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Mathematical Modeling of Antibiotics

Updated: Feb 27, 2019

- By Caroline Garrett, A&E Editor -

On Friday, Oct. 9 at 7 p.m., Meredith College hosted its 57th annual Faculty Distinguished Lecture in Jones Auditorium. In 1964, Carlyle Campbell, then-president of Meredith College, began the annual tradition of a lecture highlighting the research accomplishments of a particular faculty member. This year, Dr. Cammey Cole Manning, Professor of Mathematics and head of the Mathematics and Computer Science Department, delivered a lecture entitled “Mathematical Modeling of Antibiotics: Should the Dose be the Same for Everyone?”.

Her lecture emphasized the importance of correct antibiotic dosage to reduce the development of resistant bacteria. Manning began the lecture with a demonstration by asking three of her students to fill a jar with M&Ms; except each student had a different sized jar, and only one jar was completely filled. This demonstration illustrated that people of varying body types and biological sex may be impacted by antibiotic doses in different ways. Her research utilized a specialized mathematical model called the physiologically-based pharmacokinetic model (PNPK model), combining differential equations, computer coding, and data analysis to discover differences between males and females and different body mass indexes (BMI’s) in absorption rates and responses to the antibiotic Ertapenem, commonly prescribed in hospitals.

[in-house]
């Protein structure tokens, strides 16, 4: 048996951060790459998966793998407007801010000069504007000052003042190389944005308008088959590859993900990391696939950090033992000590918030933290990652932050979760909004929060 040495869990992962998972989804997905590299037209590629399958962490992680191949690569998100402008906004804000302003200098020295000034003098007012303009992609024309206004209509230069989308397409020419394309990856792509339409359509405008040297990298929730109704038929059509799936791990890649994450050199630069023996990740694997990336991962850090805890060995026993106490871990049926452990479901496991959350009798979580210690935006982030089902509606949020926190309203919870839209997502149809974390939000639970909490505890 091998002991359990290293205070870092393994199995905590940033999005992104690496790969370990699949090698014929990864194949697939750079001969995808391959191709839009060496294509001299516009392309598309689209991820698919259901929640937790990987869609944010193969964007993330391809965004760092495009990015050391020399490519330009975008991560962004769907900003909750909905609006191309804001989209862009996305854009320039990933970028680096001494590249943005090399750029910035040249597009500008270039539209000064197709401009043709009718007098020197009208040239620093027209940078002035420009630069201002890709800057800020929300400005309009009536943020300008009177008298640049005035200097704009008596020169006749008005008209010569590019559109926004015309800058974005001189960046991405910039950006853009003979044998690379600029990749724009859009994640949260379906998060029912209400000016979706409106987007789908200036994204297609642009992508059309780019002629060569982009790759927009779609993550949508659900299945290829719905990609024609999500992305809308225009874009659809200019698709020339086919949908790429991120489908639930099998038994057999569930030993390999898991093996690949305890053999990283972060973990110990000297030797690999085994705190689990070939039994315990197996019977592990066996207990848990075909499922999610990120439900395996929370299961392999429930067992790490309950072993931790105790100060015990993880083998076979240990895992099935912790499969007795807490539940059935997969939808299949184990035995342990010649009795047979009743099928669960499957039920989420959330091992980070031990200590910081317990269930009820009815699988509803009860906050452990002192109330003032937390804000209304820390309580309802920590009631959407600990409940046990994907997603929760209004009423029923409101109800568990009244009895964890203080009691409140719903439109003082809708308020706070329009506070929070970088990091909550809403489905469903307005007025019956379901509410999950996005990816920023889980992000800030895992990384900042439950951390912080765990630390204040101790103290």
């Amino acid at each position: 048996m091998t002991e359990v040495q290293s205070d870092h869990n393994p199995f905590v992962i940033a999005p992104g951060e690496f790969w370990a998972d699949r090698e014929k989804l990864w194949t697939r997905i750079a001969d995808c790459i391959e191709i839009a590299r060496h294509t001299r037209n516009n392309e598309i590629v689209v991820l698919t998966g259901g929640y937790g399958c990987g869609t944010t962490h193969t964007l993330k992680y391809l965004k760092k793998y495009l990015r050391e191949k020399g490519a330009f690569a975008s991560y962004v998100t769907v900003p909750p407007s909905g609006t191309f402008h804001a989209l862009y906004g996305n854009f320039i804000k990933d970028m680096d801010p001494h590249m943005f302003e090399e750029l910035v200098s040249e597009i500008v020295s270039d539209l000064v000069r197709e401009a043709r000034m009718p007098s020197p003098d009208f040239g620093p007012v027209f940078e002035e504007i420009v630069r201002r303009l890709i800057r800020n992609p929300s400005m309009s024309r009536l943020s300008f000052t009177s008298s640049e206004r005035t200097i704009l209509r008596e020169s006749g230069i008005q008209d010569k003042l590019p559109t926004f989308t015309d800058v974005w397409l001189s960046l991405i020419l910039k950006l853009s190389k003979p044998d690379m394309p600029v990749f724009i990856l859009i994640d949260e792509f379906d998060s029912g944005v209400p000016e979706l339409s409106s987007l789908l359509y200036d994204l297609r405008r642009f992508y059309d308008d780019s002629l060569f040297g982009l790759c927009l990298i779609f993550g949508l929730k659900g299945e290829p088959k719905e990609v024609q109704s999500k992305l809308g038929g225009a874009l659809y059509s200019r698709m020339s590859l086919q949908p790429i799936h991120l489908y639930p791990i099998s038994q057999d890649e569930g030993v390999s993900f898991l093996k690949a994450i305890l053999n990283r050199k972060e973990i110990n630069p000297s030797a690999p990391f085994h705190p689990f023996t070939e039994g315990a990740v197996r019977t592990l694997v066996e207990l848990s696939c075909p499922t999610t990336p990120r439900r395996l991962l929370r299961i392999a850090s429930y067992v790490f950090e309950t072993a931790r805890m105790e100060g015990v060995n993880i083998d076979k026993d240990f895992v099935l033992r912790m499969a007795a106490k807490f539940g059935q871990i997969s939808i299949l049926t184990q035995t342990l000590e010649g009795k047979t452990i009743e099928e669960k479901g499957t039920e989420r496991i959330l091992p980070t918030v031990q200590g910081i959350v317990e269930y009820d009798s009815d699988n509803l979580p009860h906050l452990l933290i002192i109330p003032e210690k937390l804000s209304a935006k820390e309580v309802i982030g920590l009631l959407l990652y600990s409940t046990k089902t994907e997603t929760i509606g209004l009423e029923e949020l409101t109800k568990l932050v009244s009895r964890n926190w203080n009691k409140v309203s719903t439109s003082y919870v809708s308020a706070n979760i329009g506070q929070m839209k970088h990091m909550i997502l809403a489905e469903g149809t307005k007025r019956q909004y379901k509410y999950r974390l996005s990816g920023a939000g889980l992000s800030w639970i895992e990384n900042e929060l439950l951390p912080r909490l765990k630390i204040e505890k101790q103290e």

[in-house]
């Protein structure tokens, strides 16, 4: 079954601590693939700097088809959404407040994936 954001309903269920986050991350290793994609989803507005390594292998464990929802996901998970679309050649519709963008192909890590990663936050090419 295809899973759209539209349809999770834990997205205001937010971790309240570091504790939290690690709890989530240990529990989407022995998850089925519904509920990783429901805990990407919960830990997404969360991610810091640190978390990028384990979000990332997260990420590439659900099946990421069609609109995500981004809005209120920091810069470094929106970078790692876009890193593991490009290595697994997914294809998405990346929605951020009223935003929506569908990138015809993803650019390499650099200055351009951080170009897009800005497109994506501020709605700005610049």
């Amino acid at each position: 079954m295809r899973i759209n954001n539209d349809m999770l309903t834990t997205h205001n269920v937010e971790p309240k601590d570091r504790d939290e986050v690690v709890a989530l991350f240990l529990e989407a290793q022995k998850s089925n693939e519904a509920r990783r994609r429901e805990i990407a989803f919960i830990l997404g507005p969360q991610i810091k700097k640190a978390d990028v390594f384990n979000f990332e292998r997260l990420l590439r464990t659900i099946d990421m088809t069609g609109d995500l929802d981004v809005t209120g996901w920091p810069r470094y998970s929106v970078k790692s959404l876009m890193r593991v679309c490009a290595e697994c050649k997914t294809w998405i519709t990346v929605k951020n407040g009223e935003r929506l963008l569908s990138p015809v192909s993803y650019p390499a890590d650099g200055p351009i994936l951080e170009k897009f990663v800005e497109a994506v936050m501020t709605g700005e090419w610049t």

Manning found that  females and people with a lower BMI have a shorter half-life of the drug and may have more side effects, while males and people of a higher BMI are at a higher risk for developing resistant bacteria. While much of her research required a mathematics background to understand, Manning effectively summarized her research results to be accessible to everyone. Manning hopes that this research will extend to different dosages and times per day depending on biological sex, BMI, and age and that ultimately, mathematical modeling will enable “effective treatment and overall wellbeing” for patients. Following the lecture, a reception was held in the Johnson Hall rotunda to celebrate Manning’s accomplishments and allow attendees to ask further questions about her work.



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